Topical treatments are the first line of defence for acne. They’re the most popular and effective for mild cases. A dermatologist may prescribe or recommend over-the-counter treatments with ingredients like:
- Benzoyl Peroxide
- Azelaic Acid
- Salicylic Acid
- Glycolic Acid
Most dermatologists will start by prescribing topical retinoids for mild to moderate acne, especially for cases of hormonal acne.
Retinoids will make your skin gradually slough off dead skin cells at a more normal pace. They are the preferred procedure for long-term treatment due to their limited severe side effects and they prevent future breakouts.
Note: When you first start using Retinoid or other prescription acne medication, your skin may be more sensitive than normal. You may see some dry, red patches for instance. So let your dermatologist know how you react to the treatment and follow their advice (they may suggest starting by just applying the medication a few times a day)
And if you have particularly sensitive skin (or a skin condition like rosacea), retinoids might be too strong and lead to more breakouts. You should also avoid them if you’re pregnant and consult with a dermatologist for the best advice for your unique situation and skin type.
- Differin Acne Treatment Gel
- La Roche-Posay Pure Retinol Face Serum with Vitamin B3
- Paula’s Choice BOOST 1% Retinol Booster
One of the best topical medicine for acne is benzoyl peroxide. Its antimicrobial ingredients not only get rid of cause pimples but also helps prevent future breakouts.
For best results, use benzoyl peroxide in concentrations ranging from 2.5 to 10%. It also works best when left on the skin in the form of a serum or lightweight moisturizer.
- Paula’s Choice CLEAR Extra Strength Skin Clearing Treatment | 5% Benzoyl Peroxide
- CeraVe Acne Foaming Cream Cleanser | 4% Benzoyl Peroxide
- Acne.org 8 oz. Treatment 2.5% Benzoyl Peroxide
The best concentration of salicylic acid in an over-the-counter product is around 2%. Products with this amount can unclog pores and reduce inflammation.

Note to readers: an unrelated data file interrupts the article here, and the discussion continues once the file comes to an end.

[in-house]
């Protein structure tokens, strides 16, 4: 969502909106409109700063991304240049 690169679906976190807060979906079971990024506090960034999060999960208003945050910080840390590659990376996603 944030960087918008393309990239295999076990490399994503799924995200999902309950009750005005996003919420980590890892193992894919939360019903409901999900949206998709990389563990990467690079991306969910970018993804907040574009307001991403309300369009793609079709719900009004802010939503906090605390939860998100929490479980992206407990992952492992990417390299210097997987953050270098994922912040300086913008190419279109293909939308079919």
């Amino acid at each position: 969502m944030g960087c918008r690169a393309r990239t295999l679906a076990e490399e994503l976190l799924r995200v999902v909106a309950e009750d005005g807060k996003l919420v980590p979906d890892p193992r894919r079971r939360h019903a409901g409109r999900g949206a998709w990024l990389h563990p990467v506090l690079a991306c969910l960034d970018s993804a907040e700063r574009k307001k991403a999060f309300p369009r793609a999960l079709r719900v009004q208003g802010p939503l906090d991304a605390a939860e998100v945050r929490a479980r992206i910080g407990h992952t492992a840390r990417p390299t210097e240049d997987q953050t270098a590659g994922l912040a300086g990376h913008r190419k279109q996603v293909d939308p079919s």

- The Ordinary Salicylic Acid 2% Masque
- Paula’s Choice Skin Perfecting 2% BHA
- The Inkey List Beta Hydroxy Acid
- The Ordinary Azelaic Acid Suspension 10% 30ml
- Paula’s Choice BOOST 10% Azelaic Acid Booster Cream Gel
Birth control pills can help regulate hormones, decrease testosterone levels and prevent hormonal breakouts. Some are also approved by the FDA for the treatment of acne.
If you’re already using or thinking about using birth control speak with your doctor to see if he or she recommends it to help stabilize your hormones and treat hormonal acne.
Isotretinoin (also known as Accutane) is a much stronger form of medication against acne. It’s an oral vitamin A that reduces the amount of oil released by skin glands, helps breakouts heal faster, and reduces the chances of scarring. People often turn to isotretinoin to treat severe acne.
This medication is usually prescribed after other acne treatments have failed.
Isotretinoin isn’t the first solution but can be quite effective when other remedies don’t work.
Your doctor will ask if you’re pregnant or trying to conceive before writing you a prescription for isotretinoin because it can cause birth defects. However, taking isotretinoin, in general, will not affect your child-bearing potential for the future.
Hormonal acne can be bothersome but you don’t have to live with it. Work with your dermatologist to find a solution, which may involve a combination of over-the-counter and prescription treatments.
8 Lifestyle Changes and Natural Treatments for Hormonal Acne